1) Check and see if you are listed in PR databases. If so, contact them with the information you want noted. If you don't like getting press releases - you can put that in your bio. Make sure the databases have the information YOU want noted.

2) Have a full disclosure sheet and few sentence information about how you work with brands easily found on your website. Figure out for yourself what you will do on a straight publicity front, and what you charge for. 

3) NEVER ask for money to review products. Both the integrity of the brand and the blogger are hurt by paid reviews. Obviously you need product to even write a review, but  be up-front with the PR person that just because product is sent, they are not guaranteed a review or mention. 

4) Be professional. Don't take on everything. It's OK to just delete emails that are not right for you. It's ok to email back and asked to be taken off a list for a brand you don't gel with and most of all - it's ok to just say "No Thanks!" 

While I don't want the comments to turn into a bitch session on either side - I would love thoughts from bloggers and PR peeps on this! Did I miss anything? Have you had a great experience you want to share? 


Teh Lame: Why do your crap posts get the most attention?

A change is in the air in the blogosphere. I don't think anyone really knows what it is, but something is brewing. The status quo for the life of a blogger isn't cutting it anymore. The pennies being paid to the blogging masses for content and sidebar ads are just not equaling the amount of time and vested interest one has in their posts anymore. Becoming brand ambassadors, working with agents and {GASP} actually being paid for our thoughts is the talk of the town. Dare I say a blogosphere revolution is at hand?

Like most, what I started in 2006 as a creative outlet is now a business and a personal brand. While I once hid my blog from prospective employers, my various blogs are now proudly displayed on the top of my resume. It's no longer about free drinks. Its now about how I can successfully support my family using my talents. I'm not kidding myself into thinking I'm the only one out there with that goal. Hundreds of other bloggers out there share my mindset, and hundreds are actually doing it. In this business I talk a lot with people all over the nation about what we are doing, where we hope to go - goals, aspirations, etc. I always come back to content. I've always thought that good content was the key to success, but honestly, that's not the case.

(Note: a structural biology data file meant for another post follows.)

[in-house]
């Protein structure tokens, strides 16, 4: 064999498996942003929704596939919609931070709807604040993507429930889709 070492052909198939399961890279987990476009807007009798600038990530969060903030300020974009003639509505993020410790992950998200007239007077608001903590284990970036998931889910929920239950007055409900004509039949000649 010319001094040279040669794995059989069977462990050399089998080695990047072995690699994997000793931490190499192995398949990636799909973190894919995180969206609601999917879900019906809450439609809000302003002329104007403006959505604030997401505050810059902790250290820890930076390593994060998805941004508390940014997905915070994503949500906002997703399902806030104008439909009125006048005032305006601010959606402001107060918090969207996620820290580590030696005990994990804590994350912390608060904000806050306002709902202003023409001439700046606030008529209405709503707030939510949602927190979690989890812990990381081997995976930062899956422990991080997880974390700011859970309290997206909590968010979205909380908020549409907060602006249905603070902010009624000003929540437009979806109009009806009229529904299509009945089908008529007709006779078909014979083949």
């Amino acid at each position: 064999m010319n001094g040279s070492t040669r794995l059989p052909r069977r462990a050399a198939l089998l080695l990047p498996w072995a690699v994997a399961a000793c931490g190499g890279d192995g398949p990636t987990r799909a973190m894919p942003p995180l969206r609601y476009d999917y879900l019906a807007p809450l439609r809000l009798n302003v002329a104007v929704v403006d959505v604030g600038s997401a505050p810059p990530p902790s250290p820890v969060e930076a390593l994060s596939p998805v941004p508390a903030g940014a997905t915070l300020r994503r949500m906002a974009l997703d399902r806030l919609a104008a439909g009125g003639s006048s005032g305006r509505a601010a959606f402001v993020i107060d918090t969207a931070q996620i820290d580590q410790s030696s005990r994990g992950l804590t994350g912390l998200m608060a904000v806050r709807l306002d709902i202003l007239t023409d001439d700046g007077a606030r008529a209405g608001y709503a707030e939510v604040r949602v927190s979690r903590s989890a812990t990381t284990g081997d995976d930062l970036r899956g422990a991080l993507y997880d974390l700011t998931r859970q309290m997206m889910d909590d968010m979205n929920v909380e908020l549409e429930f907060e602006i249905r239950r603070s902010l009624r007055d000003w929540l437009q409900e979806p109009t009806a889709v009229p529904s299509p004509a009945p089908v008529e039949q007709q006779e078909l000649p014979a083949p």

As we grow and begin to analyze our traffic we are all noticing the same thing - the crap posts are the ones that get read

Half asleep, we throw up a rant about Starbucks, desperate for content we write about fall nail trends - and these are the posts that catch fire. Whether they were Stumbled, Pinned or Shared on Facebook, we watch these posts rake in hundreds and thousands of hits. Meanwhile, the beautiful ode to your life-changing decision sits stale, dust gathering on the hit counter. The poignant post you threw your day into about the state of the Mommy Wars goes unnoticed while people are STILL reading about fall nail trends well into the winter months. 

So I ask. Why are the lame posts getting read and the good posts not? 

Is it that the Internet, like the general population, just seems to be getting dumber? Is it that more and more people read blogs from work or from mobile devices - where they only have a moment to decompress, thus leading to the mindless fodder? Honestly, I don't know the answer. But as a blogger and a writer and a professional, it's a little sad to see. Since our pay is based on traffic, as bloggers are we dumbing ourselves down to a traffic generating level? And if we haven't yet - is it only a matter of time until we do? And then what? Then what does the blogosphere become? 

On the flip side, when it comes to actually making decent money from our blogs, we are only as good as our traffic. Retail stores don't carry items that don't sell, so why shouldn't you offer the public what they want? 

So I'm throwing it out there to fellow bloggers - do you notice this same trend on your blog? Are you mindful of this when you write posts?